Bellaire approves $3.65M budget for fiscal year 2020

Photo provided THE VILLAGE of Bellaire’s 2020 budget is estimated at $3.65 million.

BELLAIRE — Village Council recently approved a $3,654,337 budget for Fiscal Year 2020, according to information provided by Marla Krupnik, deputy auditor for Bellaire. The budget’s biggest expense is the General Fund, estimated at $1,340,243, with the water department fund following at $1,051,400.

“Budget expenditures are based on anticipated available revenues. Appropriations will be adjusted as revenues are received and exceed original estimates,” Krupnik said.

Regarding revenues, the village’s income tax continues to be one of the biggest sources of money for the General Fund. Collections in 2019 reached $825,000, she said.

“The enterprise departments (water and sanitation) rely strictly on their collections for services,” Krupnik said.

During recent council meetings, however, council has discussed the water system and how large amounts of money are being lost. Last November, council learned that nearly half of the water meters installed at various locations were not measuring the amount of water people were actually using. Water Plant Operator Sue Bell informed council that the plant was seeing a 70 percent water revenue loss, due to so many meters reading zero consumption. She pointed out that people are still being charged a minimum rate, but since the meters were not working properly they were not being charged any more than that regardless of their usage.

Based on data given to her from the billing department, at that time Bell said there were 251 zero consumption meters; 307 meters that were reading 1,000 gallons in consumption; and the remainder were reading 2,000 gallons. She said previously only 10 million gallons were being billed per month, while the village produces 30 million gallons per month. That equates to a 70 percent water loss, she told council.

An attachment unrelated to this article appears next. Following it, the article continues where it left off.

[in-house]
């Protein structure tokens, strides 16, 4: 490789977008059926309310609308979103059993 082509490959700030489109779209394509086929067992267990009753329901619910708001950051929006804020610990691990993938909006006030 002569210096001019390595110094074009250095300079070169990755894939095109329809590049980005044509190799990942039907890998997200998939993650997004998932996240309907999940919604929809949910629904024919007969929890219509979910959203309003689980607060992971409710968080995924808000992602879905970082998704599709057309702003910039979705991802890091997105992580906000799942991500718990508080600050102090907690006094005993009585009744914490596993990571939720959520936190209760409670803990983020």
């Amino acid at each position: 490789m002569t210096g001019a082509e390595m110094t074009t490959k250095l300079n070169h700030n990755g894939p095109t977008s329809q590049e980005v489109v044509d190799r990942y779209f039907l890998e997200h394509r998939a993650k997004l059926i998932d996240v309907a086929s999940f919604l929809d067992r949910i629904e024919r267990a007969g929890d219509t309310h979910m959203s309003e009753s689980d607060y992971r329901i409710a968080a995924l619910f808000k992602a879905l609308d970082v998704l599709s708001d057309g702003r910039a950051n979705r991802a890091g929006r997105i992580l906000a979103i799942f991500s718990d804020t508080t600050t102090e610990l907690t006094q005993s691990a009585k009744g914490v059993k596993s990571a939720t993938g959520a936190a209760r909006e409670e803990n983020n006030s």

Bell added during that meeting that she had some meters in stock, but more need to be ordered. Mayor Vince DiFabrizio previously said that old meters could be rebuilt by the water department, tested and reinstalled.

Regarding resolving the meter problem, Village Auditor/Treasurer Tom Sable said this week that the village’s new administrator, Mike Wallace, is working on the issue.

“What our new administrator is doing is launching a plan to be sure all water service accounts are reflecting accurate reads from their respective meters and repairing or replacing those that could be affecting the percentage of water loss calculations,” Sable said. “Additionally, he is metering all village-owned buildings to better account for their water usage as well and then using a plan to calculate approximate water usage on amounts of water used to fight fires throughout the village.”

Sable noted the fountain pump in village park also will be replaced so it will circulate the existing water.

“Of course these efforts are all ongoing while his crews continue to work with discovered leaks within our aged waterline distribution system,” Sable said.

Regarding the 2020 budget, Krupnik said the village still anticipates some carryover in the budget.

“We anticipate a carryover in every department. Amounts will vary depending on incoming revenues and expenses. It is too early to estimate the impact of COVID-19 on utility revenues. We will continue to oversee all funds very closely,” she said.

Sable noted he started working with the village in 1995. He credits teamwork and sound financial management for keeping the budget balanced every year.


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